Atop Hawk Mountain, Pa., 2010

Atop Hawk Mountain, Pa., 2010
Photo by R.E. Berg-Andersson

Sunday, November 17, 2013


I said last time I would write here first about my recent vacation in the "wilds" of Pennsylvania, and here it is.

MH in the snowy woods. (Photo by Margo D. Beller)
First, what is "wild" is the forest but most of what we went through were huge farm fields in small rural communities. Hunting and fishing are the reasons most "foreigners" come here, and since we do neither we spent our time hiking or driving long distances.

We picked the northeastern part of this region for its Grand Canyon. I have never been to the one out west but this one was pretty nice, too, despite the extreme cold (expected high that day was 31 degrees F) and the little bit of snow that fell overnight. We hiked one day around the rim on the west side of the Pine Creek gorge and then, two days later when the ice had melted, hiked around the eastern part. Each side is a state park.

The west one, Leonard Harrison, is obviously more set up for tourists - bathrooms, a ledge for observing. The east one, Colton Point, is at the end of a narrow, twisty road through Tioga State Forest. What few bathrooms were open were hard to find and the rim trail wasn't very well marked. Luckily, this was the day the temperature started to rise again to the low 40s so the ice had melted off the road.

Raven chasing the much larger bald eagle. (Margo D. Beller)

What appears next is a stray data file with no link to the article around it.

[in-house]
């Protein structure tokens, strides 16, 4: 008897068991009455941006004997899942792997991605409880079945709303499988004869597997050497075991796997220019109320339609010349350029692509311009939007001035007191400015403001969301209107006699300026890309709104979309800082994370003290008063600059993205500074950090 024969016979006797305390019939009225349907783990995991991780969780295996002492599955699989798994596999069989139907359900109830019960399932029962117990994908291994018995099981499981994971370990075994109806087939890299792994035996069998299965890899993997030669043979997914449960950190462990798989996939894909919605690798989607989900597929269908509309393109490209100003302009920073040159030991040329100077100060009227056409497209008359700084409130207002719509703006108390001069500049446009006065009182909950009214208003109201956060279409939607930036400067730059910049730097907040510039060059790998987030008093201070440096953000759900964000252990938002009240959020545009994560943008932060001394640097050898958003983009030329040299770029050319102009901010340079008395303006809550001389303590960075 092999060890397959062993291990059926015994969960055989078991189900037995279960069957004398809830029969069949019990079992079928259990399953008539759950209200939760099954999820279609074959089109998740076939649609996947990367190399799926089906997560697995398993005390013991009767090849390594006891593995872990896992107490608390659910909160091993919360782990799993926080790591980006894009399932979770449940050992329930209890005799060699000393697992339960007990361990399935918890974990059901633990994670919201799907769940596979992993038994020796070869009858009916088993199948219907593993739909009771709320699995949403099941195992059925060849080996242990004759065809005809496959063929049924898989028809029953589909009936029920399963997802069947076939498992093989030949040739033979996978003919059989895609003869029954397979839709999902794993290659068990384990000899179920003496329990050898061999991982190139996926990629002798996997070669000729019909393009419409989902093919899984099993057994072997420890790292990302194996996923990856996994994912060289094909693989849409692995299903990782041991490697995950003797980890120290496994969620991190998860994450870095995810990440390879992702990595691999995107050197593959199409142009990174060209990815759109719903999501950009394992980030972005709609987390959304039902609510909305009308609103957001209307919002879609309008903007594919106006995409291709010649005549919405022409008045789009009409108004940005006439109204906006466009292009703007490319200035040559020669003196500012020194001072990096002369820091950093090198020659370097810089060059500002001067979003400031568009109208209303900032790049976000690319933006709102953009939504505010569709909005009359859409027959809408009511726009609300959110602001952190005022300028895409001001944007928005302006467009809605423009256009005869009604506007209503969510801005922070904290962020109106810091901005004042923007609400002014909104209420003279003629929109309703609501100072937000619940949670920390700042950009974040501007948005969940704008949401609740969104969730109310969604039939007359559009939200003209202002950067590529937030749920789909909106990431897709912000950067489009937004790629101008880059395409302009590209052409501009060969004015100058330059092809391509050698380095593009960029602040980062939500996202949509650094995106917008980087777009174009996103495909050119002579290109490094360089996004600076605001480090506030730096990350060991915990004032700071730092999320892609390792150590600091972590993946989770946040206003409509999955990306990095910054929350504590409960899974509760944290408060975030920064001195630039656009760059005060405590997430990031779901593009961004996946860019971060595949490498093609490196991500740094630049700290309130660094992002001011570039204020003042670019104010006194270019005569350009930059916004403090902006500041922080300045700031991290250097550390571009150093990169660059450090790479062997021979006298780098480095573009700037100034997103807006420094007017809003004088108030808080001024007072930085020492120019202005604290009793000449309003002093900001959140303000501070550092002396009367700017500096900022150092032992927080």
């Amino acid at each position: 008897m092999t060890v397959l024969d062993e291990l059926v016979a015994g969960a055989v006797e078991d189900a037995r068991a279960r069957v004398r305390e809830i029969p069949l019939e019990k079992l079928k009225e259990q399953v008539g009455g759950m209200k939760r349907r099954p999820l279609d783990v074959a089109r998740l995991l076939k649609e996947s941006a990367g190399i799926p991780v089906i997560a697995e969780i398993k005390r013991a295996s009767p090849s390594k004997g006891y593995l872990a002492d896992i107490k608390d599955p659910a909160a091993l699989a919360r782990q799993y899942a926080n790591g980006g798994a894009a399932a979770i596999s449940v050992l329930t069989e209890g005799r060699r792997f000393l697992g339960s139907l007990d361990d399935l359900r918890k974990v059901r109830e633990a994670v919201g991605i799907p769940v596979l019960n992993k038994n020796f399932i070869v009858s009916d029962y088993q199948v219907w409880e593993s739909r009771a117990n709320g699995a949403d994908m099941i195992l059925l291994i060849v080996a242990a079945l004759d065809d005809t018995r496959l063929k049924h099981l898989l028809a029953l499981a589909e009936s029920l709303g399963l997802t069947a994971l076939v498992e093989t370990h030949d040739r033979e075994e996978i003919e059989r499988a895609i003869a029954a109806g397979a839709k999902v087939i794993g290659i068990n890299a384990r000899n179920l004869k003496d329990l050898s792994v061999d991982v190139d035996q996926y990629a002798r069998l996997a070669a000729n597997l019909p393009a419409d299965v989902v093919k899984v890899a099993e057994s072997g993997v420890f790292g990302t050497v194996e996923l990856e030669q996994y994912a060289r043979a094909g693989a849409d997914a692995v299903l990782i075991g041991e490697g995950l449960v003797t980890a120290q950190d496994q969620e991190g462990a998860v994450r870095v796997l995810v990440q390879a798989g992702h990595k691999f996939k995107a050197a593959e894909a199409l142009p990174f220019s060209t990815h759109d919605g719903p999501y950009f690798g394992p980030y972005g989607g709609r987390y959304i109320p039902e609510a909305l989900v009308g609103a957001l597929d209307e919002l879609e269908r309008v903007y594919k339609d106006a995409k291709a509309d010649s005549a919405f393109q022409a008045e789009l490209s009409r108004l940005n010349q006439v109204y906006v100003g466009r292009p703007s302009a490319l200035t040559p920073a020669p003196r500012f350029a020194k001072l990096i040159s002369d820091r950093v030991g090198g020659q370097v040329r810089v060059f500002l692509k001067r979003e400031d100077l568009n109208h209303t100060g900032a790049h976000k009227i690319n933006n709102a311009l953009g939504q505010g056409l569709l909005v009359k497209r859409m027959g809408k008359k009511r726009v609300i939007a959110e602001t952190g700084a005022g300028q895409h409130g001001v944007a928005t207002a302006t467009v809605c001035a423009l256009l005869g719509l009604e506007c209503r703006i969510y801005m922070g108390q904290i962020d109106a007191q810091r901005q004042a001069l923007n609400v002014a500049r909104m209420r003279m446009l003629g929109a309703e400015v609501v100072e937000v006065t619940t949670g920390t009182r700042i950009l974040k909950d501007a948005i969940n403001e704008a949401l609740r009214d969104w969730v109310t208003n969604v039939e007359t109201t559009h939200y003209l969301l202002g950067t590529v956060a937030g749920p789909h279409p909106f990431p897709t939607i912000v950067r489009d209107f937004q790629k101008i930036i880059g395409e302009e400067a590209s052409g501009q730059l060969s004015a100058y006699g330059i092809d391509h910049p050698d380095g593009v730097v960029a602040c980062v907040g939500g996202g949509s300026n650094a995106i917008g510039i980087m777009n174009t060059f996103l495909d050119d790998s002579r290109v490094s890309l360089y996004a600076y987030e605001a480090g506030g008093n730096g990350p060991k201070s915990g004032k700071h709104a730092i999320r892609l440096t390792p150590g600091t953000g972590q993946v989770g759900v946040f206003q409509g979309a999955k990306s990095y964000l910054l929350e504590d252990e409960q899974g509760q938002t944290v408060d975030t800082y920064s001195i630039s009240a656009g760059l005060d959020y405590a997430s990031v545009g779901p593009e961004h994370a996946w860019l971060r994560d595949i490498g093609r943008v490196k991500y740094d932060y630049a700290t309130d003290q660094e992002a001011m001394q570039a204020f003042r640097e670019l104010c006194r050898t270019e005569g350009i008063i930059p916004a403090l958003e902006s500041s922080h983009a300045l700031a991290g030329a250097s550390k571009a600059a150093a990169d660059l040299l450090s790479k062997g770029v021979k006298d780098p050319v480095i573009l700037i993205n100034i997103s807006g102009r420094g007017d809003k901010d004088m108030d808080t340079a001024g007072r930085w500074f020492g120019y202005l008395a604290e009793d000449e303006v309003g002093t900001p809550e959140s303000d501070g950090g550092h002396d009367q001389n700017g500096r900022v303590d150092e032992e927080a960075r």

This was not a birding trip, per se. I had hoped we'd be far enough north to find something like a boreal chickadee or black-backed woodpecker, something you'd find in the North Country of New Hampshire. What we did find were bald eagle flying over the canyon being harried by ravens, and the smaller American crows harrying a redtail hawk. Of the smaller birds the chickadees and titmice were joined by gold-crowned kinglets, downy woodpeckers and juncos.

In fact, the most unusual birding was along a back road behind our hotel, where I walked our second cold morning (19 degrees F) before we made our way north to the Finger Lakes area so MH could finally see one. Along that road were goldfinches, large flocks of robins and, to my shock, a Lincoln sparrow that just sat there in the sun, allowing me to make sure it had the yellow on the front and the thin streaking.

Gold-crowned kinglet. (Margo D. Beller)
We also found ducks on various lakes - hooded mergansers, black ducks, common mergansers and mallards. Again, nothing we can't also see on Lake Parsippany now that the summer season is over and the boats are out of the water.

The biggest thing was we were away from home, raking leaves, losing eight hours to work. I, for one, needed the break and it was nice to have the radio on in the evenings, classical music playing as I read on the bed while MH did his own reading in the lounge chair.

Isn't that why one goes on vacation, to break the routine, to refresh the mind and body?

Using that definition, we had a very enjoyable vacation.


  1. Margo- If you become a hawkwatcher you might over many years understand that Northern Goshawks are a common species in this general area and can be observed soaring at elevation of 150-200 -higher than your elevation; Merrill Creek Reservoir, Little York, Bloombury, Asbury, Warren Glen. The Best- nelson briefer- Anacortes, WA.-

    1. Hello, Nelson. Thanks for your comment. I've long known goshawks have been seen at Merrill Creek - I just haven't been lucky enough to be there when they've flown over. My last "up close and personal" moment was when my brother-in-law, a teaching naturalist, took us on an off-trail hike in New Hampshire and we must've been a little too close to the nest because we suddenly had a screaming goshawk over our heads!